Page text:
Gill takes it easy
The loss to New Zealand is a thing of the past and India are looking to make a fresh beginning in the two-Test series which begins in Wellington next week.
The fact that India have won each of their last seven Tests by an innings or 200-plus runs will provide the much-needed confidence to Virat Kohli and his team. New Zealand, on the other hand, are coming into this series on the back of a 3-0 whitewash at the hands of Australia.
India will look to sort out some key issues during their three-day warm-up game against New Zealand XI, which begins in Hamilton on Friday. They will have to decide who will partner Mayank Agarwal to open the innings — Shubman Gill or Prithvi Shaw.
Gill on Thursday insisted he is not competing with Shaw but if he does get the opportunity, he will not “let it go waste”.
With a double hundred and a century against New Zealand A, Gill has made everyone take notice.
“Obviously, our careers started at the same time but there is no fight as such,” Gill said. “Both of us have done well in our positions. It’s up to the team management. It’s not as if there is a fight. Whoever gets the chance will try to make the most of the opportunity,” the 20-year-old said.
Gill felt that if New Zealand’s short-ball factor can be nullified, it would go a long way in helping the team.
“I think their bowling attack has been taking a lot of wickets with the short ball, especially Neil Wagner. If you see the last series they played against Australia, when nothing was happening in the wicket, they were really relying on the short ball.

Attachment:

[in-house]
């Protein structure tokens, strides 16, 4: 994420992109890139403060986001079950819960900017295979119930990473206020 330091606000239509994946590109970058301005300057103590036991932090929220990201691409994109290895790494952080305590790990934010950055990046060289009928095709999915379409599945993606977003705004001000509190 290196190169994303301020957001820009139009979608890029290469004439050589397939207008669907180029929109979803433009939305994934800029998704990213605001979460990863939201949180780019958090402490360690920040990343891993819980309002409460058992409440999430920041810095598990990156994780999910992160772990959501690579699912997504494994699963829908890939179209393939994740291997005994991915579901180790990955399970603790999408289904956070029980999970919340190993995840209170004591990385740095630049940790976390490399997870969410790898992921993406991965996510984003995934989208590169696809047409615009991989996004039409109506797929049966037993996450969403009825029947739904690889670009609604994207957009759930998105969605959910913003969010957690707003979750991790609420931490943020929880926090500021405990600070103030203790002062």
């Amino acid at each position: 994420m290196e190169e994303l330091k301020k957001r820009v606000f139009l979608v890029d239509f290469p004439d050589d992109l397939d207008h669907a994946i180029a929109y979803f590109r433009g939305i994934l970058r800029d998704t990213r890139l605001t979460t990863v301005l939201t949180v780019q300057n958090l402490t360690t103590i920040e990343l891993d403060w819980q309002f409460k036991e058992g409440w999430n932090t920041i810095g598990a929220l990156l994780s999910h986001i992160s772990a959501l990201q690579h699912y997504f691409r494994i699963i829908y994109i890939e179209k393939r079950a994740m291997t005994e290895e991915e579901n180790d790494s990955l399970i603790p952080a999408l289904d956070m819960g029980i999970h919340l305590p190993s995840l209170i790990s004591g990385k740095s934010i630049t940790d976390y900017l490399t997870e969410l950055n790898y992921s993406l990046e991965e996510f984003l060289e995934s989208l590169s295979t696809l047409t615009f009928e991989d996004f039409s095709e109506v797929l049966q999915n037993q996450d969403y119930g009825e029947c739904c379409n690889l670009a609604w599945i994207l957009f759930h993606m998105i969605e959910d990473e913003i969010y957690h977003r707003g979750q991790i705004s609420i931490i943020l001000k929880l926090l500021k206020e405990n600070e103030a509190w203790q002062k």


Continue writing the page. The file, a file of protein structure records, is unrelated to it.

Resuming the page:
“As batsmen, if we could take that out of the picture and not give wickets to the short ball, it will be really helpful.
“Wind factor is very important, especially when you are batting. The bowlers do a lot of planning depending on the breeze. It was not that easy to consistently pull and hook the ball (in windy conditions during the A series).”
Gill is aware of the role of an opener in Test matches.
“It was nothing new to me when I was asked to open the innings. When you go at No. 4, you are two wickets down. That’s a different scenario, a different pressure game.
“When you are opening the innings, you have to set the game for the team. That’s a different thing. And when you are opening the innings, you have to set the base for the other batsmen coming in so that it will be easy for them.”